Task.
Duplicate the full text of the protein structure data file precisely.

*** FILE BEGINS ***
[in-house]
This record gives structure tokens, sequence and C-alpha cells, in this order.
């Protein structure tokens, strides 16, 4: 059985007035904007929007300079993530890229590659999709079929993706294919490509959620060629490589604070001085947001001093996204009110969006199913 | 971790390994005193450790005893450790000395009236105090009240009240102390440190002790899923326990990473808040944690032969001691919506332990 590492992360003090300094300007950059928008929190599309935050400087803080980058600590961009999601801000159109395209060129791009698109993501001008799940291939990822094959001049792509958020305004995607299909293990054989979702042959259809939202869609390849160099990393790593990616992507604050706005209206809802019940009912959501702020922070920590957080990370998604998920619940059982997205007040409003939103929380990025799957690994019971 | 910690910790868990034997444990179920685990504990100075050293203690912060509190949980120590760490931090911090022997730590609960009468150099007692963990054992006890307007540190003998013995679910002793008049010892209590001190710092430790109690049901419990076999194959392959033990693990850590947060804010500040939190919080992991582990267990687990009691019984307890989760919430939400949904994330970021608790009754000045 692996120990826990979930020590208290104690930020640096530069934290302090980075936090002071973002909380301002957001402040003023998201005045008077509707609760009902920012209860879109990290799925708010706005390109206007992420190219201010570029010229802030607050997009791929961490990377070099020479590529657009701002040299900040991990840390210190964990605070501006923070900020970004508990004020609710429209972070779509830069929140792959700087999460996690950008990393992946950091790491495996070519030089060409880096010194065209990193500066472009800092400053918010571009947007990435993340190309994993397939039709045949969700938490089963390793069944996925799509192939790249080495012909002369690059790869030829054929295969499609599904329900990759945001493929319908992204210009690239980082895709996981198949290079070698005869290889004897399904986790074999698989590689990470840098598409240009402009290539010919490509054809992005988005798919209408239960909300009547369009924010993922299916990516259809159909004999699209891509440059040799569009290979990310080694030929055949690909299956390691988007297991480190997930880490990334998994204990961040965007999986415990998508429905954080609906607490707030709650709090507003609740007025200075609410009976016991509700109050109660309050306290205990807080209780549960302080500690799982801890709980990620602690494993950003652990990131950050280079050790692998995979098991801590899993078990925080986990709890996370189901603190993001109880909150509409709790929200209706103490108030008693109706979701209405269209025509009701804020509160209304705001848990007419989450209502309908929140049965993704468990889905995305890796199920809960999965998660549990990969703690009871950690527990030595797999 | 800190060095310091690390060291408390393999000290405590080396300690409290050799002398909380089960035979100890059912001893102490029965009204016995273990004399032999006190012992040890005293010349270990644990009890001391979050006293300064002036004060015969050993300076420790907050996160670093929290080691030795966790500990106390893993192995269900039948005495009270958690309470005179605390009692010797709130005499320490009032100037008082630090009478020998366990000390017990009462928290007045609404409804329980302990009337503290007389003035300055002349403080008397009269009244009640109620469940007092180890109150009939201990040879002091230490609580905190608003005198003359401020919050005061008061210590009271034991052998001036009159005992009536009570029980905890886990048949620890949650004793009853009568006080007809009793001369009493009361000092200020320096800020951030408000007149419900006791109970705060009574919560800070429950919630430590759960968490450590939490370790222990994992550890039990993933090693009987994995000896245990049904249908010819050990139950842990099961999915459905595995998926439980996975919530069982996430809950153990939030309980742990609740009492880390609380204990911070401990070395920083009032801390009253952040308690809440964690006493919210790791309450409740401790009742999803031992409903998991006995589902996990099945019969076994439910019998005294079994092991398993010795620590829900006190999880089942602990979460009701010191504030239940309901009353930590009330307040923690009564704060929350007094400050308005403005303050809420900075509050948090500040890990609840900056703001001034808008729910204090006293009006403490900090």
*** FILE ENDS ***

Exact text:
[in-house]
This record gives structure tokens, sequence and C-alpha cells, in this order.
């Protein structure tokens, strides 16, 4: 059985007035904007929007300079993530890229590659999709079929993706294919490509959620060629490589604070001085947001001093996204009110969006199913 | 971790390994005193450790005893450790000395009236105090009240009240102390440190002790899923326990990473808040944690032969001691919506332990 590492992360003090300094300007950059928008929190599309935050400087803080980058600590961009999601801000159109395209060129791009698109993501001008799940291939990822094959001049792509958020305004995607299909293990054989979702042959259809939202869609390849160099990393790593990616992507604050706005209206809802019940009912959501702020922070920590957080990370998604998920619940059982997205007040409003939103929380990025799957690994019971 | 910690910790868990034997444990179920685990504990100075050293203690912060509190949980120590760490931090911090022997730590609960009468150099007692963990054992006890307007540190003998013995679910002793008049010892209590001190710092430790109690049901419990076999194959392959033990693990850590947060804010500040939190919080992991582990267990687990009691019984307890989760919430939400949904994330970021608790009754000045 692996120990826990979930020590208290104690930020640096530069934290302090980075936090002071973002909380301002957001402040003023998201005045008077509707609760009902920012209860879109990290799925708010706005390109206007992420190219201010570029010229802030607050997009791929961490990377070099020479590529657009701002040299900040991990840390210190964990605070501006923070900020970004508990004020609710429209972070779509830069929140792959700087999460996690950008990393992946950091790491495996070519030089060409880096010194065209990193500066472009800092400053918010571009947007990435993340190309994993397939039709045949969700938490089963390793069944996925799509192939790249080495012909002369690059790869030829054929295969499609599904329900990759945001493929319908992204210009690239980082895709996981198949290079070698005869290889004897399904986790074999698989590689990470840098598409240009402009290539010919490509054809992005988005798919209408239960909300009547369009924010993922299916990516259809159909004999699209891509440059040799569009290979990310080694030929055949690909299956390691988007297991480190997930880490990334998994204990961040965007999986415990998508429905954080609906607490707030709650709090507003609740007025200075609410009976016991509700109050109660309050306290205990807080209780549960302080500690799982801890709980990620602690494993950003652990990131950050280079050790692998995979098991801590899993078990925080986990709890996370189901603190993001109880909150509409709790929200209706103490108030008693109706979701209405269209025509009701804020509160209304705001848990007419989450209502309908929140049965993704468990889905995305890796199920809960999965998660549990990969703690009871950690527990030595797999 | 800190060095310091690390060291408390393999000290405590080396300690409290050799002398909380089960035979100890059912001893102490029965009204016995273990004399032999006190012992040890005293010349270990644990009890001391979050006293300064002036004060015969050993300076420790907050996160670093929290080691030795966790500990106390893993192995269900039948005495009270958690309470005179605390009692010797709130005499320490009032100037008082630090009478020998366990000390017990009462928290007045609404409804329980302990009337503290007389003035300055002349403080008397009269009244009640109620469940007092180890109150009939201990040879002091230490609580905190608003005198003359401020919050005061008061210590009271034991052998001036009159005992009536009570029980905890886990048949620890949650004793009853009568006080007809009793001369009493009361000092200020320096800020951030408000007149419900006791109970705060009574919560800070429950919630430590759960968490450590939490370790222990994992550890039990993933090693009987994995000896245990049904249908010819050990139950842990099961999915459905595995998926439980996975919530069982996430809950153990939030309980742990609740009492880390609380204990911070401990070395920083009032801390009253952040308690809440964690006493919210790791309450409740401790009742999803031992409903998991006995589902996990099945019969076994439910019998005294079994092991398993010795620590829900006190999880089942602990979460009701010191504030239940309901009353930590009330307040923690009564704060929350007094400050308005403005303050809420900075509050948090500040890990609840900056703001001034808008729910204090006293009006403490900090």